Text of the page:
For the last century, Ceres was known as the largest asteroid in our solar system. But in 2006, the International Astronomical Union, the governing organization responsible for naming planetary objects, reclassified Ceres as a dwarf planet because of its large size. It is roughly 590 miles (950 kilometers) in diameter. When it first was spotted in 1801, astronomers thought it was a planet orbiting between Mars and Jupiter. Later, other cosmic bodies with similar orbits were found, marking the discovery of our solar system’s main belt of asteroids.

Scientists believe Ceres contains rock in its interior with a thick mantle of ice that, if melted, would amount to more fresh water than is present on all of Earth. The materials making up Ceres likely date from the first few million years of our solar system’s existence and accumulated before the planets formed.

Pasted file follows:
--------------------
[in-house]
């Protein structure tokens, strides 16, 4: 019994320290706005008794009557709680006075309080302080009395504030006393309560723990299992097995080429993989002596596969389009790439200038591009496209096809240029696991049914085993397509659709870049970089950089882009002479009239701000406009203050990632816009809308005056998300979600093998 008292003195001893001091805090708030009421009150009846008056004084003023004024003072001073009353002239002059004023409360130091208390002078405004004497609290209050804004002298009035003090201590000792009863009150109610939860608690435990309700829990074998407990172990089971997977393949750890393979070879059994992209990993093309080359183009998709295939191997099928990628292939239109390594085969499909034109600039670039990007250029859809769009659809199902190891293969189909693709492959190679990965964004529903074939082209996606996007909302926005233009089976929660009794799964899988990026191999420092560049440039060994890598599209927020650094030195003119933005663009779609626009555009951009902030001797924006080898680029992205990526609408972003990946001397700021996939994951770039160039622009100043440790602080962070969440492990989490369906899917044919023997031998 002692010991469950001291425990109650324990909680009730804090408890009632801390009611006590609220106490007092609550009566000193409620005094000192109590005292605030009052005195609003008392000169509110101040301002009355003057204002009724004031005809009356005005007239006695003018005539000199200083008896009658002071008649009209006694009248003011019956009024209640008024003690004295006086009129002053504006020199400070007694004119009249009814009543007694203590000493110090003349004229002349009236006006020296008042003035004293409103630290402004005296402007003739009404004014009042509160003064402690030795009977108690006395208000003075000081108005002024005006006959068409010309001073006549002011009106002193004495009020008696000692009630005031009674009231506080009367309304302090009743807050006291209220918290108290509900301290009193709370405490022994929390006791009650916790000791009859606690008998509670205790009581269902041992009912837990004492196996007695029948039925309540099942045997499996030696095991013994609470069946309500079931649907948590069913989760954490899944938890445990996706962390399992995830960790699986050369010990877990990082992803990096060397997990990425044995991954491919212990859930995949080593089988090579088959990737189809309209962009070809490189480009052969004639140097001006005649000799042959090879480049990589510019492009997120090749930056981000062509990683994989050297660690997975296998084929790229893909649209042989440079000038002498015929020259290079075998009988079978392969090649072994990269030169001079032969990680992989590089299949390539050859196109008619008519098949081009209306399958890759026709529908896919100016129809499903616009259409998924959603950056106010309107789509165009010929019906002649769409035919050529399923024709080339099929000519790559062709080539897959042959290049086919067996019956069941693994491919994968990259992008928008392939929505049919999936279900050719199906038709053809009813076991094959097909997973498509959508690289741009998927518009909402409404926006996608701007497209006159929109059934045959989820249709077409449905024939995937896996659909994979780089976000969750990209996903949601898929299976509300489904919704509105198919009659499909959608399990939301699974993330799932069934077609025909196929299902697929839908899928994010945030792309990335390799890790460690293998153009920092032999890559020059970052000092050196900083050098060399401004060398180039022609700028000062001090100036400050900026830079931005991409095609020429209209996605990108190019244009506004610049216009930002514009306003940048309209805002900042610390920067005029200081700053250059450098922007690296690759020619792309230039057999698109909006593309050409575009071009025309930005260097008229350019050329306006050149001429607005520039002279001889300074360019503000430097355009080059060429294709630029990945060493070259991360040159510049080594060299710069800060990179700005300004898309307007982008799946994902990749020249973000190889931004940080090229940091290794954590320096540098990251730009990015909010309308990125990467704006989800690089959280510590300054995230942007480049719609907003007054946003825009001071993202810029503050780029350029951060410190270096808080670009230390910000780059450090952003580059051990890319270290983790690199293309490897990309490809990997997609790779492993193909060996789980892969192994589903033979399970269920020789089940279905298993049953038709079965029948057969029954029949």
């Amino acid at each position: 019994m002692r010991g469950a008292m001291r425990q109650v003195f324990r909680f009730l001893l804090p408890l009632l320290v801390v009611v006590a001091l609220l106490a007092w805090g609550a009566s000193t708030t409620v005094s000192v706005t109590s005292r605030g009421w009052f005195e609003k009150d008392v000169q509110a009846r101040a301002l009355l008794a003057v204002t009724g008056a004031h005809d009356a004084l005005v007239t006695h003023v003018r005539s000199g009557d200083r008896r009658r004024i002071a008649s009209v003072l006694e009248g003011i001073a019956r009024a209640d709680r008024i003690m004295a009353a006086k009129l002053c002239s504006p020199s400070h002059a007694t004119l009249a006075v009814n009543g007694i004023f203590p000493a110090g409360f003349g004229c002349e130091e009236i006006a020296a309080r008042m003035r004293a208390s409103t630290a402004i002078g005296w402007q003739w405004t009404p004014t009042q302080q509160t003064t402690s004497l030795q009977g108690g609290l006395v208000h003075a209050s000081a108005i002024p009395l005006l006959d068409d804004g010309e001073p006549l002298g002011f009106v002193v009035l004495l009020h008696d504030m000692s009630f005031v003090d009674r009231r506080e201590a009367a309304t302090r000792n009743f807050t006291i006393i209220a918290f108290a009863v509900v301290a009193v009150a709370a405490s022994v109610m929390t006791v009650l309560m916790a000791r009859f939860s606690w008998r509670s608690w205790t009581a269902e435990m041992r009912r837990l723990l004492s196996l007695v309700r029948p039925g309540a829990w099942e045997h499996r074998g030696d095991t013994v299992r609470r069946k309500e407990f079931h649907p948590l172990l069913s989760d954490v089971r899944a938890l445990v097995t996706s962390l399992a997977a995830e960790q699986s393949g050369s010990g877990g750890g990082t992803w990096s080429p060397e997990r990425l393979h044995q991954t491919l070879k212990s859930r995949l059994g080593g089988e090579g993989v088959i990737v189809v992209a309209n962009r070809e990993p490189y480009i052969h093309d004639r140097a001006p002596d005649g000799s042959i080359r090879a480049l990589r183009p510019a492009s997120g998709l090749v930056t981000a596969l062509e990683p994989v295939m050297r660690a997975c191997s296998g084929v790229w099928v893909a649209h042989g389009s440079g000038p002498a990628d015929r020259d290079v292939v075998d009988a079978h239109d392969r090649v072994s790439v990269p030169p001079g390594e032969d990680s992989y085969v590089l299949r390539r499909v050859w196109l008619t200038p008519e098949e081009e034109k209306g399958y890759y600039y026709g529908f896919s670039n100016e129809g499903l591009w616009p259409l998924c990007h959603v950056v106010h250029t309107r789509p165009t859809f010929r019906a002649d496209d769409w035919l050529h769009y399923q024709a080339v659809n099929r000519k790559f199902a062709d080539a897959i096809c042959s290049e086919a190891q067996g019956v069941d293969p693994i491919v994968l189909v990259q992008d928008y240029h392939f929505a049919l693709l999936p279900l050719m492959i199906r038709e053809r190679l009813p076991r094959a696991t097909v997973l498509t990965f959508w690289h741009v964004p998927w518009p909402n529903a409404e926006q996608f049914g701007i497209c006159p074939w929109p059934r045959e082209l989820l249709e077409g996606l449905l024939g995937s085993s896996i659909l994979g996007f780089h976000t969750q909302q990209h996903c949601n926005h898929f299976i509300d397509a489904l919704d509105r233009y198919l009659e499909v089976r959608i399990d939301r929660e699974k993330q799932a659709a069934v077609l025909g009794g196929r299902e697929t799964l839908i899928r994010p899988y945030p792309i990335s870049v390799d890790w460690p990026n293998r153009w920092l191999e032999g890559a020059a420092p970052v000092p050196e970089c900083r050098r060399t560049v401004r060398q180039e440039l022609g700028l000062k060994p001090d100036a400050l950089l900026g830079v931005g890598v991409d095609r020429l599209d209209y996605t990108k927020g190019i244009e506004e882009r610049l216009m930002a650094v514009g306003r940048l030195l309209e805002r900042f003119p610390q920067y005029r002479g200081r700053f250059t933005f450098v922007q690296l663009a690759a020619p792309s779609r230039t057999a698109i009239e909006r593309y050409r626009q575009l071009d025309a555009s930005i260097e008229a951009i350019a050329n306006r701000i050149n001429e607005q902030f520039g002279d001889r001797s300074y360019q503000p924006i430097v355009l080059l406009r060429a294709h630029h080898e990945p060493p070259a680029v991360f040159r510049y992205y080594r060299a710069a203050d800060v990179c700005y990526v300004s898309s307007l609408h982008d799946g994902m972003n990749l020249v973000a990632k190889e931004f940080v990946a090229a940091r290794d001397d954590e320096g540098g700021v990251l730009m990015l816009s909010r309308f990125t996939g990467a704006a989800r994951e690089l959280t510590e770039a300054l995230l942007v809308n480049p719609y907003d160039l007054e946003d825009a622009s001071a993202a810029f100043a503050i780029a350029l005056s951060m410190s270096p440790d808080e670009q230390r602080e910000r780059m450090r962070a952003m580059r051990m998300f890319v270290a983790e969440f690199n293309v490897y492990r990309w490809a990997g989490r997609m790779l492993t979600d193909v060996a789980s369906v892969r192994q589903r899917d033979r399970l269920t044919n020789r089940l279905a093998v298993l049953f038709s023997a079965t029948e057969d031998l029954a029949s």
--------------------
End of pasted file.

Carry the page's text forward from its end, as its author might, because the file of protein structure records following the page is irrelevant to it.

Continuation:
Until now, ice had been theorized to exist on Ceres but had not been detected conclusively. It took Herschel’s far-infrared vision to see, finally, a clear spectral signature of the water vapor. But Herschel did not see water vapor every time it looked. While the telescope spied water vapor four different times, on one occasion there was no signature.

Here is what scientists think is happening: when Ceres swings through the part of its orbit that is closer to the sun, a portion of its icy surface becomes warm enough to cause water vapor to escape in plumes at a rate of about 6 kilograms (13 pounds) per second. When Ceres is in the colder part of its orbit, no water escapes.